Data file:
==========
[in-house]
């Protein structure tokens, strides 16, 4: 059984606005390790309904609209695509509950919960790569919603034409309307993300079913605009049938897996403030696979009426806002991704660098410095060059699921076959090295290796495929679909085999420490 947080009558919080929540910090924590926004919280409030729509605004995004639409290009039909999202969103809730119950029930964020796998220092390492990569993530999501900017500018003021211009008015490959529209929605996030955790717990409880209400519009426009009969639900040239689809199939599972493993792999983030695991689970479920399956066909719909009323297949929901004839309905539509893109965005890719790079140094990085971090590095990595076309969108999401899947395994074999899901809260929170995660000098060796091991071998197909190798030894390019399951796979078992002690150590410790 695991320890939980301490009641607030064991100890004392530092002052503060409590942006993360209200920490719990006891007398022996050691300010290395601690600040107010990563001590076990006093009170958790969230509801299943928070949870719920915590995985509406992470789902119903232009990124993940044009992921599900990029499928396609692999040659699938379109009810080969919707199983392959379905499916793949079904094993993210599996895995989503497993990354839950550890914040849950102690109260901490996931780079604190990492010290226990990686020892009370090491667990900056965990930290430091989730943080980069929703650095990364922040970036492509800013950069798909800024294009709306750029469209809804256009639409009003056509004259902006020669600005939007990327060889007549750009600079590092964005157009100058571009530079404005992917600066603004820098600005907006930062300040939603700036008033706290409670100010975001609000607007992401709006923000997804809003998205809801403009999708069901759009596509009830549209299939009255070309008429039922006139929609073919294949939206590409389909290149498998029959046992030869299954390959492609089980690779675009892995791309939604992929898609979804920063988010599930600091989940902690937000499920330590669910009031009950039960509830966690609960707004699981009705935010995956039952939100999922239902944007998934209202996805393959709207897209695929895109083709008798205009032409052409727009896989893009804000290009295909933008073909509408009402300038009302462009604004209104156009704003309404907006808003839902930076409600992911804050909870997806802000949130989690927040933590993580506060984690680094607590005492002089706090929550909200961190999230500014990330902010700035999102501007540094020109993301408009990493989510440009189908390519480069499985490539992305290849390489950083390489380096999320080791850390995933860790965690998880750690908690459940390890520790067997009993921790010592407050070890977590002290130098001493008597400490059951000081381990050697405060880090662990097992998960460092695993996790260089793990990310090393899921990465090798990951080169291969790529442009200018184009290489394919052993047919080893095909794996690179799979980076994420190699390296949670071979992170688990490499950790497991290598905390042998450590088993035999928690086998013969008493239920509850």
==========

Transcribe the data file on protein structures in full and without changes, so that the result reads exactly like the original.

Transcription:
[in-house]
């Protein structure tokens, strides 16, 4: 059984606005390790309904609209695509509950919960790569919603034409309307993300079913605009049938897996403030696979009426806002991704660098410095060059699921076959090295290796495929679909085999420490 947080009558919080929540910090924590926004919280409030729509605004995004639409290009039909999202969103809730119950029930964020796998220092390492990569993530999501900017500018003021211009008015490959529209929605996030955790717990409880209400519009426009009969639900040239689809199939599972493993792999983030695991689970479920399956066909719909009323297949929901004839309905539509893109965005890719790079140094990085971090590095990595076309969108999401899947395994074999899901809260929170995660000098060796091991071998197909190798030894390019399951796979078992002690150590410790 695991320890939980301490009641607030064991100890004392530092002052503060409590942006993360209200920490719990006891007398022996050691300010290395601690600040107010990563001590076990006093009170958790969230509801299943928070949870719920915590995985509406992470789902119903232009990124993940044009992921599900990029499928396609692999040659699938379109009810080969919707199983392959379905499916793949079904094993993210599996895995989503497993990354839950550890914040849950102690109260901490996931780079604190990492010290226990990686020892009370090491667990900056965990930290430091989730943080980069929703650095990364922040970036492509800013950069798909800024294009709306750029469209809804256009639409009003056509004259902006020669600005939007990327060889007549750009600079590092964005157009100058571009530079404005992917600066603004820098600005907006930062300040939603700036008033706290409670100010975001609000607007992401709006923000997804809003998205809801403009999708069901759009596509009830549209299939009255070309008429039922006139929609073919294949939206590409389909290149498998029959046992030869299954390959492609089980690779675009892995791309939604992929898609979804920063988010599930600091989940902690937000499920330590669910009031009950039960509830966690609960707004699981009705935010995956039952939100999922239902944007998934209202996805393959709207897209695929895109083709008798205009032409052409727009896989893009804000290009295909933008073909509408009402300038009302462009604004209104156009704003309404907006808003839902930076409600992911804050909870997806802000949130989690927040933590993580506060984690680094607590005492002089706090929550909200961190999230500014990330902010700035999102501007540094020109993301408009990493989510440009189908390519480069499985490539992305290849390489950083390489380096999320080791850390995933860790965690998880750690908690459940390890520790067997009993921790010592407050070890977590002290130098001493008597400490059951000081381990050697405060880090662990097992998960460092695993996790260089793990990310090393899921990465090798990951080169291969790529442009200018184009290489394919052993047919080893095909794996690179799979980076994420190699390296949670071979992170688990490499950790497991290598905390042998450590088993035999928690086998013969008493239920509850």